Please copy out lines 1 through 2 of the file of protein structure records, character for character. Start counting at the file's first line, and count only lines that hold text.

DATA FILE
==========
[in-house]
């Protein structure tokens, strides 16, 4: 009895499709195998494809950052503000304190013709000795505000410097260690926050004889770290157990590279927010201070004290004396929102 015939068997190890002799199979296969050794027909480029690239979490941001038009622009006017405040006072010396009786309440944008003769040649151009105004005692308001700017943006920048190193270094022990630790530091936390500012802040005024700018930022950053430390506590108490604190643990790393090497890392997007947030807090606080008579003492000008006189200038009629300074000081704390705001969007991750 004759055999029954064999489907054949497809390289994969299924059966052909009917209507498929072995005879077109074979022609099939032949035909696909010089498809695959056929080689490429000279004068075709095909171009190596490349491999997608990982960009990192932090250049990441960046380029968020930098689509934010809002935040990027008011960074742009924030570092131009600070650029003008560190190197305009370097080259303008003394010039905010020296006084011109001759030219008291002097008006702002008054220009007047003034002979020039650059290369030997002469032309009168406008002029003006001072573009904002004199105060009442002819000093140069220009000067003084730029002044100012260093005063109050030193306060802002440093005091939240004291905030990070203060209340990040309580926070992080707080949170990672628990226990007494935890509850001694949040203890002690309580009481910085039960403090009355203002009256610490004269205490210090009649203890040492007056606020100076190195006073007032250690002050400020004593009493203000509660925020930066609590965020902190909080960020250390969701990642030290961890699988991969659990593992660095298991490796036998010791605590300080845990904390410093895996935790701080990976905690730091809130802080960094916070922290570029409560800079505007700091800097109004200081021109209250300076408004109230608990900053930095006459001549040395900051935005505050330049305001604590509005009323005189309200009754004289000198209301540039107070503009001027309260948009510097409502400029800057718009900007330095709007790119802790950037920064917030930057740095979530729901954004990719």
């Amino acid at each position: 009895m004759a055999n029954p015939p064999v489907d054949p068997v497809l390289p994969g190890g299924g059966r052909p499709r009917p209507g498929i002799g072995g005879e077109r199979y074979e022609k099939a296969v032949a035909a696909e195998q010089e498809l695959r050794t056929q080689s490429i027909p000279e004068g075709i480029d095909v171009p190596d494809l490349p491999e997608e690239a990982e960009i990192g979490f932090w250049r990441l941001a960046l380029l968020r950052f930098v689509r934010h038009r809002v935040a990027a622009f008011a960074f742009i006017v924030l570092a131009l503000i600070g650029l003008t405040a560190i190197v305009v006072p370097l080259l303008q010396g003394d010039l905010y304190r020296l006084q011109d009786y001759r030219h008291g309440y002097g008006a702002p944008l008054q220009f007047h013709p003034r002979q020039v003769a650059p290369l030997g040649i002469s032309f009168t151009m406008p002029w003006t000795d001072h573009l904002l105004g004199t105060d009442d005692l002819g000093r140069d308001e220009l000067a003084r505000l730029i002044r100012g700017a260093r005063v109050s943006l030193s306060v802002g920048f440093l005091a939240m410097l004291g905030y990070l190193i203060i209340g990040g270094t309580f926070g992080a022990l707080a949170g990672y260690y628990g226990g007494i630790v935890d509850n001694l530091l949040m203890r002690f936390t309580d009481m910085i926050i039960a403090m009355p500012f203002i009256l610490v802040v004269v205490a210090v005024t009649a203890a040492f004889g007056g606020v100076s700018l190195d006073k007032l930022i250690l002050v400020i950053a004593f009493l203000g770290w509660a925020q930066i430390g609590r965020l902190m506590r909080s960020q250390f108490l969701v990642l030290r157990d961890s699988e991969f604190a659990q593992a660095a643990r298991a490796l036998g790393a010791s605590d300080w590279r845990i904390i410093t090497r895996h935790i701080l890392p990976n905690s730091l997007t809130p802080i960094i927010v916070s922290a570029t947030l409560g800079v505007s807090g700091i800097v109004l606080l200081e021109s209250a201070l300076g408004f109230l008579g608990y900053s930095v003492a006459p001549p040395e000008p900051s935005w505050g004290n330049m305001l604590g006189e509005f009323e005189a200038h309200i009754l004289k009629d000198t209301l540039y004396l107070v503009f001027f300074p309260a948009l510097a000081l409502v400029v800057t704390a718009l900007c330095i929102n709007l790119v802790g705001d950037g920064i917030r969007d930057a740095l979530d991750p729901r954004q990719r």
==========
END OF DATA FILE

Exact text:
[in-house]
């Protein structure tokens, strides 16, 4: 009895499709195998494809950052503000304190013709000795505000410097260690926050004889770290157990590279927010201070004290004396929102 015939068997190890002799199979296969050794027909480029690239979490941001038009622009006017405040006072010396009786309440944008003769040649151009105004005692308001700017943006920048190193270094022990630790530091936390500012802040005024700018930022950053430390506590108490604190643990790393090497890392997007947030807090606080008579003492000008006189200038009629300074000081704390705001969007991750 004759055999029954064999489907054949497809390289994969299924059966052909009917209507498929072995005879077109074979022609099939032949035909696909010089498809695959056929080689490429000279004068075709095909171009190596490349491999997608990982960009990192932090250049990441960046380029968020930098689509934010809002935040990027008011960074742009924030570092131009600070650029003008560190190197305009370097080259303008003394010039905010020296006084011109001759030219008291002097008006702002008054220009007047003034002979020039650059290369030997002469032309009168406008002029003006001072573009904002004199105060009442002819000093140069220009000067003084730029002044100012260093005063109050030193306060802002440093005091939240004291905030990070203060209340990040309580926070992080707080949170990672628990226990007494935890509850001694949040203890002690309580009481910085039960403090009355203002009256610490004269205490210090009649203890040492007056606020100076190195006073007032250690002050400020004593009493203000509660925020930066609590965020902190909080960020250390969701990642030290961890699988991969659990593992660095298991490796036998010791605590300080845990904390410093895996935790701080990976905690730091809130802080960094916070922290570029409560800079505007700091800097109004200081021109209250300076408004109230608990900053930095006459001549040395900051935005505050330049305001604590509005009323005189309200009754004289000198209301540039107070503009001027309260948009510097409502400029800057718009900007330095709007790119802790950037920064917030930057740095979530729901954004990719």